June 19, 2006

Looking Ahead to June 25 -- 3rd Sunday After Pentecost

The Scripture Readings this week are:
  • From the Jewish Scriptures: 1 Samuel 17: 32-49
  • Psalm 9 (VU p.732)
  • From the Letters of the Church: 2 Corinthians 6:1-13
  • From the Gospel: Mark 4:35-41

The Hymns this week are:

  • 374 Come and Find the Quiet Centre
  • 288 Great is Thy Faithfulness
  • 686 God of Grace and God of Glory
  • 424 May the God of Hope Go with Us

The Sermon Title is A Suffering Faith.

Actually there are two parts to this week's sermon. First is some introduction. This summer (and much of next fall) it is my intention to preach from the Epistle reading each week. During the summer these readings are from the letters of Paul. So this week we will have a brief introduction to Paul, arguably the most influential Christian writer of the Scriptural period.

Then we will turn to look at this passage. One of the markers of Paul's ministry is that it isn't easy. And from what we have it seems that the church in Corinth was a big headache for Paul. They just seem to be balking at every turn, trying to interpret what he has taught them in ways that are not what he intended.

AS we hear again Paul recounting some of the struggles he has had in ministry I am reminded that this being a follower of Christ thing isn't meant to be a walk in the park, at least not all the time. It takes work, it means putting yourself out there, standing against the "normal", it means subjecting yourself to the slings and arrows of those who would rather keep the same old, same old. Christianity is, or maybe could/should be, a suffering faith.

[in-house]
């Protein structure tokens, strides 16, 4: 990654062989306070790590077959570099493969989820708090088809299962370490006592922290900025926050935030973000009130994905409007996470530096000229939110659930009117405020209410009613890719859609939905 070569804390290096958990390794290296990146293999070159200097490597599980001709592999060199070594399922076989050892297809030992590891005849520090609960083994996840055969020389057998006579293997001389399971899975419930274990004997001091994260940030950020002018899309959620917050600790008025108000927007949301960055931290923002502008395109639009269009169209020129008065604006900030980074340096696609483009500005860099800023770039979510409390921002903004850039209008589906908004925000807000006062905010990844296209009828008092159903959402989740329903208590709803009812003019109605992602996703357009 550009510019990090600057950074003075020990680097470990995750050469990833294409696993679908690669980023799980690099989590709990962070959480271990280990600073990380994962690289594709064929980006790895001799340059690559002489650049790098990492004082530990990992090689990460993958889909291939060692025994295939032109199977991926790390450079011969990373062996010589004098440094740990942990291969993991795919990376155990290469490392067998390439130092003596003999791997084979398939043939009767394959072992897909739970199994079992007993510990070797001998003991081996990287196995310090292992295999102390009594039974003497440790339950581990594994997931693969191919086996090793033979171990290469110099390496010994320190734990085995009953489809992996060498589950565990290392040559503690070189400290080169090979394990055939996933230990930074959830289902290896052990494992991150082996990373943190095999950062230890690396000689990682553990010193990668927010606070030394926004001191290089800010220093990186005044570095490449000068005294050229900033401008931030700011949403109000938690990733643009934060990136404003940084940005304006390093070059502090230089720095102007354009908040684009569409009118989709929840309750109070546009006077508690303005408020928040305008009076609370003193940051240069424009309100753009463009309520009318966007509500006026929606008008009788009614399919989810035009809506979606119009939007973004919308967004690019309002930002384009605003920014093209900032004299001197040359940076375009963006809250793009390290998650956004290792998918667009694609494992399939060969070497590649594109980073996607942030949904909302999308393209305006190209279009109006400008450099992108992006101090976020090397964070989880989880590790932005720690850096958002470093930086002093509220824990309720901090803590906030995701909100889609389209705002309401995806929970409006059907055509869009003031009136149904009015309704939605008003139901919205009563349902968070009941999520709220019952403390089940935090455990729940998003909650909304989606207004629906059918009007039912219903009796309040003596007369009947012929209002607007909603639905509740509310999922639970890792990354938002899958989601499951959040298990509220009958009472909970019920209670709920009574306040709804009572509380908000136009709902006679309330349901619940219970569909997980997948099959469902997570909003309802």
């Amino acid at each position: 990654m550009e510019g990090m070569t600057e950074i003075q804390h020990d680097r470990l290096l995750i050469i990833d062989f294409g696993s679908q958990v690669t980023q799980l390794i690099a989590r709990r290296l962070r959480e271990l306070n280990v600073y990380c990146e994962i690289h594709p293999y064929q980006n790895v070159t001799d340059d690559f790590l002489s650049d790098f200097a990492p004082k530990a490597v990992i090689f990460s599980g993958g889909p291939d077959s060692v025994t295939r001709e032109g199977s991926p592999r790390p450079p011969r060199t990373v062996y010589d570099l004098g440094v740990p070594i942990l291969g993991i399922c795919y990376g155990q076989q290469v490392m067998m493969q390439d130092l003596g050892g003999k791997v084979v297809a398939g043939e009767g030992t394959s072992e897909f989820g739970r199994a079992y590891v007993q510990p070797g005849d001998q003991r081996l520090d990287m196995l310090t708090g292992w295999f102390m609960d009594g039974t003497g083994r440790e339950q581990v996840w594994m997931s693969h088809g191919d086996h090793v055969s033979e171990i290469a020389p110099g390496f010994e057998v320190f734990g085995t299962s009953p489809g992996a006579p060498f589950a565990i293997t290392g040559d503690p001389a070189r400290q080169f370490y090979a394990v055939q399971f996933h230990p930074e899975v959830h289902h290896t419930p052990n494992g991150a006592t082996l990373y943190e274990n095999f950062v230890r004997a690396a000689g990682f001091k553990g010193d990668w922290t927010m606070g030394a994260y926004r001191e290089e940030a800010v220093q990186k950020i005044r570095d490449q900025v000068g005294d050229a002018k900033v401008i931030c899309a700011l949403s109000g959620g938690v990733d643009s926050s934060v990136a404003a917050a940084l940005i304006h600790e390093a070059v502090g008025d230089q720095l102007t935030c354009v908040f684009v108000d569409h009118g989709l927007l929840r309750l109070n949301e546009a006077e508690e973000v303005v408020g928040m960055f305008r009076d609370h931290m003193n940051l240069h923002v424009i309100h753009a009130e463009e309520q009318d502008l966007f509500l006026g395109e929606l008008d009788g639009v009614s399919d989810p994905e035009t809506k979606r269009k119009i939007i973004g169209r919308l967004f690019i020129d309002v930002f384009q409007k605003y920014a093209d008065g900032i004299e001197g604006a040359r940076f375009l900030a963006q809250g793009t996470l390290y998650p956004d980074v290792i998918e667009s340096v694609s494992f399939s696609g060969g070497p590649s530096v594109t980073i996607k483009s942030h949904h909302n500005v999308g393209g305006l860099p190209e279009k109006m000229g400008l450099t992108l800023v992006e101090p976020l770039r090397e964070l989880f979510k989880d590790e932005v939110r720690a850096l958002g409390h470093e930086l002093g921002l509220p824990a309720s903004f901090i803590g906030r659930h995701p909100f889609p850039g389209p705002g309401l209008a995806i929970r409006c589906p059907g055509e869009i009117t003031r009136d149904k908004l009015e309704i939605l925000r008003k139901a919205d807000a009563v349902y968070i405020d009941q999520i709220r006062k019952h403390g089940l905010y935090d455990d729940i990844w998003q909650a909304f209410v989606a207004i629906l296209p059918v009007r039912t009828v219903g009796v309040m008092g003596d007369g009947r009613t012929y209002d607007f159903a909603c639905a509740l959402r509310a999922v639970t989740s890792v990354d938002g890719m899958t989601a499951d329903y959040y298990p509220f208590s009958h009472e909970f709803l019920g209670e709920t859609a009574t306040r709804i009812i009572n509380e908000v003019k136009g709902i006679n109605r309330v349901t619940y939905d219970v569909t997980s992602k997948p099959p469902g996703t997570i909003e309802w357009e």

In the Western world we have forgotten these things. As we have developed a culture where Christianity enjoyed a privileged position we may have lost sight of the fact that the faith is separate from the world (in the world but not of the world as it is commonly stated) and is called to be a counter-cultural voice much of the time. But now the world has changed, irresistibly and irrevocably changed. Now we need to relearn how to be in the world but not of the world, partly because the world seems to have left us behind.

We may not face imprisonment and beatings and torture for the faith. But we are no longer at the center of society either. How do we be church in the world today? How are we called to suffer for our faith?

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